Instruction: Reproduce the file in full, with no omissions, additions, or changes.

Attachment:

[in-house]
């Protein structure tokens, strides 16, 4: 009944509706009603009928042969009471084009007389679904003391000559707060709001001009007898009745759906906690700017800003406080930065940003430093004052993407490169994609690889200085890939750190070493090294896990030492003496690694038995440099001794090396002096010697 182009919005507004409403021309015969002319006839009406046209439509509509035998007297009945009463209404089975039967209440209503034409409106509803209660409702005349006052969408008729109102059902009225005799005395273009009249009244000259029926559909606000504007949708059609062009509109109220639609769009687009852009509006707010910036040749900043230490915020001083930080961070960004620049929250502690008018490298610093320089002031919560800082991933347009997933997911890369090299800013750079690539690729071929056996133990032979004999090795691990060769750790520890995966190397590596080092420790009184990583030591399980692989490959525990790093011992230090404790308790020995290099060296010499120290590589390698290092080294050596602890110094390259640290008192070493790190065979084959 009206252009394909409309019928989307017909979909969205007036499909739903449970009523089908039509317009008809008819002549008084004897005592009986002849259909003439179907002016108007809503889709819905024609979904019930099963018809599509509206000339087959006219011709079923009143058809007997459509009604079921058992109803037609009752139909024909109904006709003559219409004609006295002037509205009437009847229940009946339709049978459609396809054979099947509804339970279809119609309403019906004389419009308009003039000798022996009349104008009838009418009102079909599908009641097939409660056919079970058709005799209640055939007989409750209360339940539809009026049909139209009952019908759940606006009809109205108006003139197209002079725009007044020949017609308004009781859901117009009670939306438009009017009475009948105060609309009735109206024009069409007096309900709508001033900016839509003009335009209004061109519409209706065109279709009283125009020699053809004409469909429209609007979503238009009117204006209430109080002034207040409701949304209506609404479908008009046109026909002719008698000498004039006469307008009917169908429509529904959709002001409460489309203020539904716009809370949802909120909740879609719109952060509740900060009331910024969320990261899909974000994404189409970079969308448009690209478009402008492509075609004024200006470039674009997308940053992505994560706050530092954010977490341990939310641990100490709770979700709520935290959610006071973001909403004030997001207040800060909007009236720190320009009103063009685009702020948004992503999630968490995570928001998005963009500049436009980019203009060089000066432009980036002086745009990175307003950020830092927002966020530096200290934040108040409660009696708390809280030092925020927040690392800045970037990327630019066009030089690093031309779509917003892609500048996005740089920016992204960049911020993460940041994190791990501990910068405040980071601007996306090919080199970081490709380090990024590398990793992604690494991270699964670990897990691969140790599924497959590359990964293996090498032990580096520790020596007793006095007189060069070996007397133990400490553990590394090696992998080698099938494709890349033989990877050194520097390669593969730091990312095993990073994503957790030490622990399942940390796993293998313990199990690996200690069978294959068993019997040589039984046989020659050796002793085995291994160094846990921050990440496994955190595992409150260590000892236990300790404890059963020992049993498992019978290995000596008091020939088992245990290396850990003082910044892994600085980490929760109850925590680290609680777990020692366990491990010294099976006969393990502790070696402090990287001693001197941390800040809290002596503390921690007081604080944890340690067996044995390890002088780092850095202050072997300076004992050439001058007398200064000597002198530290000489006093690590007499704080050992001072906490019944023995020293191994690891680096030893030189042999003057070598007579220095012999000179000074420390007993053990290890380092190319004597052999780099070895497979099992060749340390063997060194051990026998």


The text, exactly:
[in-house]
């Protein structure tokens, strides 16, 4: 009944509706009603009928042969009471084009007389679904003391000559707060709001001009007898009745759906906690700017800003406080930065940003430093004052993407490169994609690889200085890939750190070493090294896990030492003496690694038995440099001794090396002096010697 182009919005507004409403021309015969002319006839009406046209439509509509035998007297009945009463209404089975039967209440209503034409409106509803209660409702005349006052969408008729109102059902009225005799005395273009009249009244000259029926559909606000504007949708059609062009509109109220639609769009687009852009509006707010910036040749900043230490915020001083930080961070960004620049929250502690008018490298610093320089002031919560800082991933347009997933997911890369090299800013750079690539690729071929056996133990032979004999090795691990060769750790520890995966190397590596080092420790009184990583030591399980692989490959525990790093011992230090404790308790020995290099060296010499120290590589390698290092080294050596602890110094390259640290008192070493790190065979084959 009206252009394909409309019928989307017909979909969205007036499909739903449970009523089908039509317009008809008819002549008084004897005592009986002849259909003439179907002016108007809503889709819905024609979904019930099963018809599509509206000339087959006219011709079923009143058809007997459509009604079921058992109803037609009752139909024909109904006709003559219409004609006295002037509205009437009847229940009946339709049978459609396809054979099947509804339970279809119609309403019906004389419009308009003039000798022996009349104008009838009418009102079909599908009641097939409660056919079970058709005799209640055939007989409750209360339940539809009026049909139209009952019908759940606006009809109205108006003139197209002079725009007044020949017609308004009781859901117009009670939306438009009017009475009948105060609309009735109206024009069409007096309900709508001033900016839509003009335009209004061109519409209706065109279709009283125009020699053809004409469909429209609007979503238009009117204006209430109080002034207040409701949304209506609404479908008009046109026909002719008698000498004039006469307008009917169908429509529904959709002001409460489309203020539904716009809370949802909120909740879609719109952060509740900060009331910024969320990261899909974000994404189409970079969308448009690209478009402008492509075609004024200006470039674009997308940053992505994560706050530092954010977490341990939310641990100490709770979700709520935290959610006071973001909403004030997001207040800060909007009236720190320009009103063009685009702020948004992503999630968490995570928001998005963009500049436009980019203009060089000066432009980036002086745009990175307003950020830092927002966020530096200290934040108040409660009696708390809280030092925020927040690392800045970037990327630019066009030089690093031309779509917003892609500048996005740089920016992204960049911020993460940041994190791990501990910068405040980071601007996306090919080199970081490709380090990024590398990793992604690494991270699964670990897990691969140790599924497959590359990964293996090498032990580096520790020596007793006095007189060069070996007397133990400490553990590394090696992998080698099938494709890349033989990877050194520097390669593969730091990312095993990073994503957790030490622990399942940390796993293998313990199990690996200690069978294959068993019997040589039984046989020659050796002793085995291994160094846990921050990440496994955190595992409150260590000892236990300790404890059963020992049993498992019978290995000596008091020939088992245990290396850990003082910044892994600085980490929760109850925590680290609680777990020692366990491990010294099976006969393990502790070696402090990287001693001197941390800040809290002596503390921690007081604080944890340690067996044995390890002088780092850095202050072997300076004992050439001058007398200064000597002198530290000489006093690590007499704080050992001072906490019944023995020293191994690891680096030893030189042999003057070598007579220095012999000179000074420390007993053990290890380092190319004597052999780099070895497979099992060749340390063997060194051990026998």